Your job, as I see it, is not to try to solve these problems or to spend a lot of time writing one of those thick reports, although I know that there is going to be a report, so I won't say that I don't want any report at all. No, I'm very curious; I'd like to know. But also, I'm going to be settling for results. And that's why each one of you was enlisted -- leaders from every walk of life who have to solve these problems every day.
Government can provide opportunity. It can pave the way. But ultimately, it is individuals like yourselves who brave new horizons, expand freedom, and create better lives for us all.
Your success will be measured by how much and how well you marshall the private resources of America in the service of community development. I'm told that Americans perform some $100 billion worth of labor every year for volunteer organizations across the country, and that's in addition to the $47 billion they contribute in cash to charitable and religious organizations.
The country is bursting with ideas and creativity, but a government run by central decree has no way to respond. People want to play a part in building a better America, and you can show the way. You are their colleagues, their friends, and you can talk with them and work with them just as I want to talk and work with you.
I will also be speaking out on this subject, working with the Cabinet to refocus the resources of government so they encourage private initiatives instead of discouraging them.
When I spoke to the National Alliance of Businessmen [Business], I mentioned several outstanding models of corporate responsibility and community spirit. But for every one I mentioned, I know there are a hundred more, just as good. Find them. Spread the word. Help 230 million Americans get organized. Help us create new leadership at the State and local level, a new Alliance for Progress here at home. Help us put America's future back in the people's hands.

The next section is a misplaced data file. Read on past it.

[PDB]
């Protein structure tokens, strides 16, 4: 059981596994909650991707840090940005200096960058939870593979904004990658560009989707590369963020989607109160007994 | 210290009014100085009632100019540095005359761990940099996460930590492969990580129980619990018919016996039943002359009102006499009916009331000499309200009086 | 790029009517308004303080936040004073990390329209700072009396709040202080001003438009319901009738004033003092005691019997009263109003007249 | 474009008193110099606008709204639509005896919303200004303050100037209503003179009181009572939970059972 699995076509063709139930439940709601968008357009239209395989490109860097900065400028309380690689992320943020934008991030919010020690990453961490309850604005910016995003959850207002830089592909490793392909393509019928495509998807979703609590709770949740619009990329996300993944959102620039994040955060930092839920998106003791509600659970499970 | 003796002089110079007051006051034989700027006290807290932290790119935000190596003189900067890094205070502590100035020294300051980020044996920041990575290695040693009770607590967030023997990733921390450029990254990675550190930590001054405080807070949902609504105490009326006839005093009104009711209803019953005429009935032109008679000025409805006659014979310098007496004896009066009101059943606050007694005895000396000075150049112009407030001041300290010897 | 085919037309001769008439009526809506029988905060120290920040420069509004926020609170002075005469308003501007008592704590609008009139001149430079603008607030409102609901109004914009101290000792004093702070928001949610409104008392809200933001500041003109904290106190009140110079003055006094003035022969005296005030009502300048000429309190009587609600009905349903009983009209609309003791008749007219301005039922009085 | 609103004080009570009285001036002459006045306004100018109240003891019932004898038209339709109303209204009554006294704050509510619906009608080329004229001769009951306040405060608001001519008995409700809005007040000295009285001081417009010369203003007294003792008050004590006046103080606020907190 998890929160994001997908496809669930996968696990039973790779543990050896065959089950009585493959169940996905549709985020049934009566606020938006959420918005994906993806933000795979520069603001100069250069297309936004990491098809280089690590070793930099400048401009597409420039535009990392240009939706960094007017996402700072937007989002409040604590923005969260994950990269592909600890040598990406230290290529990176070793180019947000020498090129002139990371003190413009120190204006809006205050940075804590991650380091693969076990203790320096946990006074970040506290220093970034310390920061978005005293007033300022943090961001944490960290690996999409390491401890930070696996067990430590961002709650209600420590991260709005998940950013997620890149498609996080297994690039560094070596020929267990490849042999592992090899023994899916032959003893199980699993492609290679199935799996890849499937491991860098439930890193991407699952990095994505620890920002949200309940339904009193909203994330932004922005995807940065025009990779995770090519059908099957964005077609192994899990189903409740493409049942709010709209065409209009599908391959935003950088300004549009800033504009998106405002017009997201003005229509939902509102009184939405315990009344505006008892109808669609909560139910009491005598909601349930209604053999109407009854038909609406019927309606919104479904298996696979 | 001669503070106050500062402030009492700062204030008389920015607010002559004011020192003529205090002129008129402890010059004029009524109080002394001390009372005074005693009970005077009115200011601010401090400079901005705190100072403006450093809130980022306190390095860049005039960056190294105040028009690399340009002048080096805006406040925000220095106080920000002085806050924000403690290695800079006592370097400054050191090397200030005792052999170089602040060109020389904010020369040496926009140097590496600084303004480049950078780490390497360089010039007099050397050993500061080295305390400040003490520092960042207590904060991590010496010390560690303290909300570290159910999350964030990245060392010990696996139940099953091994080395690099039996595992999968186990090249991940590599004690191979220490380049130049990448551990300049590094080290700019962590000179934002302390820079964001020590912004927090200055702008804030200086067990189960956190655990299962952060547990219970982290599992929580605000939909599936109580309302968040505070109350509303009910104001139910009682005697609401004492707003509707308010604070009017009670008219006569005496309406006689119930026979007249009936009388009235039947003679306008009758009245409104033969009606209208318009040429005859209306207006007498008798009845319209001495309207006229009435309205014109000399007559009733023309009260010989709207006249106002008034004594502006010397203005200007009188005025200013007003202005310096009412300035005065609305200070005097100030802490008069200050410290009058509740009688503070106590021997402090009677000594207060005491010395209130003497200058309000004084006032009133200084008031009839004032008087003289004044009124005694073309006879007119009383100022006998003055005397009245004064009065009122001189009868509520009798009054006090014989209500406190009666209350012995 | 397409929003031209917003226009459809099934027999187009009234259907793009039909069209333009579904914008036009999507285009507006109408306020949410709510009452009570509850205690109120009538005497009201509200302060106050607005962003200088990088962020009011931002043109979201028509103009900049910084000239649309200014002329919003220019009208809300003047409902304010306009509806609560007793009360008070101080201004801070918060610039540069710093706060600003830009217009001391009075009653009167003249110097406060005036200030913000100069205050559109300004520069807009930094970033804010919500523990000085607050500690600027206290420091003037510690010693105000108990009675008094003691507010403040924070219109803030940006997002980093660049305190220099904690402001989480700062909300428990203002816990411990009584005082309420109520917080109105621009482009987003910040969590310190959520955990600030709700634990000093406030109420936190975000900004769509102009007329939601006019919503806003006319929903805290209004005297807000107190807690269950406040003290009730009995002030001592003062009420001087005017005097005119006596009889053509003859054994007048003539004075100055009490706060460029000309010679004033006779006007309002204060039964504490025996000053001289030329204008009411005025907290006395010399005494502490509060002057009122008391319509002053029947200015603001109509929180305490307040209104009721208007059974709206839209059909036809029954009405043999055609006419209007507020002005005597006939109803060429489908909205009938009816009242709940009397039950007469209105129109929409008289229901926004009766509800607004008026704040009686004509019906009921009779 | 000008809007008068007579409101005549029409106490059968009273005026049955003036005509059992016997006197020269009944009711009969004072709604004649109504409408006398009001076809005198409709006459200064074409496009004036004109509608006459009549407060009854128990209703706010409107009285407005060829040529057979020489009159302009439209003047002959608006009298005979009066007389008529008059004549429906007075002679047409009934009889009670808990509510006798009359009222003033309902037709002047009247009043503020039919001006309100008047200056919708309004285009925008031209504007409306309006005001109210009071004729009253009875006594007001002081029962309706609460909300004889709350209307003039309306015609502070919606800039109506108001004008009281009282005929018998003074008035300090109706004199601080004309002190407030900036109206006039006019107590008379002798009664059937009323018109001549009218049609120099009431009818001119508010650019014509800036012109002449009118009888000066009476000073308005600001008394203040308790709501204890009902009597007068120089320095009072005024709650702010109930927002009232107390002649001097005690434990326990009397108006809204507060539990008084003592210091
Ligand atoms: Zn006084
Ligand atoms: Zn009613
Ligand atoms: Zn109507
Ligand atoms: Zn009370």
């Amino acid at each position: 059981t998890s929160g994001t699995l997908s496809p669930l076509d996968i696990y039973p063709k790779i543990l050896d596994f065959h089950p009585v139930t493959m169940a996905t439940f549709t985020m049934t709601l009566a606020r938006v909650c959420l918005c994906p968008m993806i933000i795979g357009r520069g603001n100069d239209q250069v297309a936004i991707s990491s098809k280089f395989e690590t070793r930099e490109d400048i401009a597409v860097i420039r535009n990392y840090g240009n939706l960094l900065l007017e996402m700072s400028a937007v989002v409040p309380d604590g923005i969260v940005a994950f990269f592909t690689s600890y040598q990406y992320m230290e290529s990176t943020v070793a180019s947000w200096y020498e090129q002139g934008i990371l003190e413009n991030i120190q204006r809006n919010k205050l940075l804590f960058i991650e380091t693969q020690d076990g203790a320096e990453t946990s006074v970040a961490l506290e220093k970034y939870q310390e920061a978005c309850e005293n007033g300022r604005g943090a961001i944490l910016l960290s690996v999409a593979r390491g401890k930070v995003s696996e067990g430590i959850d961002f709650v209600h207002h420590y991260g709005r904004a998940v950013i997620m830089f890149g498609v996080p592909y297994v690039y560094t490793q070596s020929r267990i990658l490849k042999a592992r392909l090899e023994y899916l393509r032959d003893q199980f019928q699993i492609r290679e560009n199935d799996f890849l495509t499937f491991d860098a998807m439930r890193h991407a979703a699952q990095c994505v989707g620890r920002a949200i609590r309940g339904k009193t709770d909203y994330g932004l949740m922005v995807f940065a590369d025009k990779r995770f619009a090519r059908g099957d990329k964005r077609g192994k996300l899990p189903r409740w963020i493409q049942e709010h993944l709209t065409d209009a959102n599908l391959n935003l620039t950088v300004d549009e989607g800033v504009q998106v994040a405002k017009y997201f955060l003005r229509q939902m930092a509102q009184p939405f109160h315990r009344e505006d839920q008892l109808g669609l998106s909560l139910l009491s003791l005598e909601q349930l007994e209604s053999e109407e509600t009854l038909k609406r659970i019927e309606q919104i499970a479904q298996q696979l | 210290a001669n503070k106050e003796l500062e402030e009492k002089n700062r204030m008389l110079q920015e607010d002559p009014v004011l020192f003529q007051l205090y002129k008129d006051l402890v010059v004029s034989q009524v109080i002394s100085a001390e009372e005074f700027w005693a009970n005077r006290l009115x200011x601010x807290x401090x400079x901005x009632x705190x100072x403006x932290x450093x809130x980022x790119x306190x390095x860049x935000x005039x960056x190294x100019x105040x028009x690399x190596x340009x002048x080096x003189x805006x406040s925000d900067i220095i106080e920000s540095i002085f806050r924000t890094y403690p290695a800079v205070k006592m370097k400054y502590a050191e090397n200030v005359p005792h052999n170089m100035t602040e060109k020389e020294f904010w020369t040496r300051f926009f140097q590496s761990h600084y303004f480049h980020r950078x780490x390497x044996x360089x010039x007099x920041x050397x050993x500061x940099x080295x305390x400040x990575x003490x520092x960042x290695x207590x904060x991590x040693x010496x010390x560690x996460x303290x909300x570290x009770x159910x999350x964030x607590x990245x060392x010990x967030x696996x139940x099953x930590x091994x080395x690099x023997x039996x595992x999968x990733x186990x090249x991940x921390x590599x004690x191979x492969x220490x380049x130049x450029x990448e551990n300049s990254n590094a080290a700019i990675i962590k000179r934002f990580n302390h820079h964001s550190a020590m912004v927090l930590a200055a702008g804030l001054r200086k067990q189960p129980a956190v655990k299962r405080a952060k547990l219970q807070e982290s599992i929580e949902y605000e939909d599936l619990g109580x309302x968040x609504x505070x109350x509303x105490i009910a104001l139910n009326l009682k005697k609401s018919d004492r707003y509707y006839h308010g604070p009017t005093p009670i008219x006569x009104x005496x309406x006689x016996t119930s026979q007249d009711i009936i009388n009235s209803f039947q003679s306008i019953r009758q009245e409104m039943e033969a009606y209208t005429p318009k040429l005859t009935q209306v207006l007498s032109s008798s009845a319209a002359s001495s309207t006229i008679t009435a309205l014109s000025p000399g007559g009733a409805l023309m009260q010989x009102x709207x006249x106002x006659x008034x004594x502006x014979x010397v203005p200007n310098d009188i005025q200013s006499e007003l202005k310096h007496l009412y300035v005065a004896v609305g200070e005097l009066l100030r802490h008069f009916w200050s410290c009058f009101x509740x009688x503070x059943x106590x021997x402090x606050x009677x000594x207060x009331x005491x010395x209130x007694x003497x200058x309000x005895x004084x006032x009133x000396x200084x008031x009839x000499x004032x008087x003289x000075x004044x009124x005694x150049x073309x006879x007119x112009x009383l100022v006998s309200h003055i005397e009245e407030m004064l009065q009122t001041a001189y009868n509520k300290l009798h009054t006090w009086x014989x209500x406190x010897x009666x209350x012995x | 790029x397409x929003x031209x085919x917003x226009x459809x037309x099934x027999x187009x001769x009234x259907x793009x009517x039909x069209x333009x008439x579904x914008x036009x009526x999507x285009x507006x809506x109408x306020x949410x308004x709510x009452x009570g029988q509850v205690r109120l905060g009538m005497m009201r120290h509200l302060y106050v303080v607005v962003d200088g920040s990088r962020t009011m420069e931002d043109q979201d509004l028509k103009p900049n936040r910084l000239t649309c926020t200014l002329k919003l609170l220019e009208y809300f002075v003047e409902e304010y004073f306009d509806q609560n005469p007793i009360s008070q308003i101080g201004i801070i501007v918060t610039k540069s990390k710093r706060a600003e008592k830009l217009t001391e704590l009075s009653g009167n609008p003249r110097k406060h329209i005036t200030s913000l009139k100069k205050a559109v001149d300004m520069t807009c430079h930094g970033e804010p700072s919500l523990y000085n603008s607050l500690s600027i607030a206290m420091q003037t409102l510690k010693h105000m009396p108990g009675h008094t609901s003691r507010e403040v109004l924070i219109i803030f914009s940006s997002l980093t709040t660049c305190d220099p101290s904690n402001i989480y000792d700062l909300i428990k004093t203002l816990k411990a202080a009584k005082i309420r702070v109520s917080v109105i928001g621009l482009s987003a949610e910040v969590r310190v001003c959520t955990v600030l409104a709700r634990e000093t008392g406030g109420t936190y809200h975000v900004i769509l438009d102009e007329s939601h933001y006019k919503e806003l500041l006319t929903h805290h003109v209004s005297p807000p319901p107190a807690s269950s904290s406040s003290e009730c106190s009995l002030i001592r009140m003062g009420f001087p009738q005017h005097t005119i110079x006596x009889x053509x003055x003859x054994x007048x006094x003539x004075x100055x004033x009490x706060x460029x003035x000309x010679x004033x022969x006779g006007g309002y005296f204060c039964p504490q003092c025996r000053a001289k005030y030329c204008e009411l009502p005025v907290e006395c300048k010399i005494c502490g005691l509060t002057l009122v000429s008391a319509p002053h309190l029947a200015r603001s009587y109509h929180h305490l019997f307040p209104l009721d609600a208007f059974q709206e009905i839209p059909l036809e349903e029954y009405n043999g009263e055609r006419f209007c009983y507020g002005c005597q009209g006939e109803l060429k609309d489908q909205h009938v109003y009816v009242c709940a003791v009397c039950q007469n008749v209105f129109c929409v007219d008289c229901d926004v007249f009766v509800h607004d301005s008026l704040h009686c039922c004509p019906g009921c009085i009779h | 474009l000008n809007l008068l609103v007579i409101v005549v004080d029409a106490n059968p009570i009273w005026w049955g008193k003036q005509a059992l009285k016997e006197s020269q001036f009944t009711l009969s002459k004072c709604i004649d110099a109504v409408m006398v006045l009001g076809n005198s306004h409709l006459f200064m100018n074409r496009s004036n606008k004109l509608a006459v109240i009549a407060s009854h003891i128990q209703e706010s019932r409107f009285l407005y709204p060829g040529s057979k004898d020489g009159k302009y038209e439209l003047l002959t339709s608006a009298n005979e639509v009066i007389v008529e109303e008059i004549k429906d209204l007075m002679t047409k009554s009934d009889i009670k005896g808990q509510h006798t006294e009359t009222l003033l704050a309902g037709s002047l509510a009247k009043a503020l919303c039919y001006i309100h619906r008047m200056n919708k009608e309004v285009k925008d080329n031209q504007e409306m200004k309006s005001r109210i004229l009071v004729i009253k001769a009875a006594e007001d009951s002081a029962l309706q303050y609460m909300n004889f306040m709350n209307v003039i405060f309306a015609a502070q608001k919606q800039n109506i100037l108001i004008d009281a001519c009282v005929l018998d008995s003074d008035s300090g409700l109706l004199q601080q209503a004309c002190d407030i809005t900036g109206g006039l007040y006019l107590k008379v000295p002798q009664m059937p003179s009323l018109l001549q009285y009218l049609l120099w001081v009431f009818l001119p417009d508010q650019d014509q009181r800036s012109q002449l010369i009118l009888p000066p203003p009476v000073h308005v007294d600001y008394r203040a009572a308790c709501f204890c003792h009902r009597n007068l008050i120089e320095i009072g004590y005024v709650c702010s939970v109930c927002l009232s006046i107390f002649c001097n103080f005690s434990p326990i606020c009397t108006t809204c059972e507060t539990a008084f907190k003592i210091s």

I know your Chairman, Bill Verity, has excellent ideas on how these things can be done. And each of you brings expertise and experience to our enterprise as well. We look to you, we appreciate you and, most of all, we're counting on you. We're confident that this task can be done and that your task force is the group to do it.
So, again, a heartfelt thanks. And maybe you can cure the misconception that has existed since a few years ago, when an immigrant to this country who had become a very successful farmer, died and left his estate -- it was not in seven figures at all -- but left his estate to the government, the United States Government, for what this country had done for him.
And when the State took its share of the estate in estate taxes, the Federal Government sued that it was tax-free and that this shouldn't be allowed. And what you can cure is the fact that the Federal Government won that case on the basis that it was a charitable organization. [Laughter]
Note: The President spoke at 1:02 p.m. in the State Dining Room at the White House.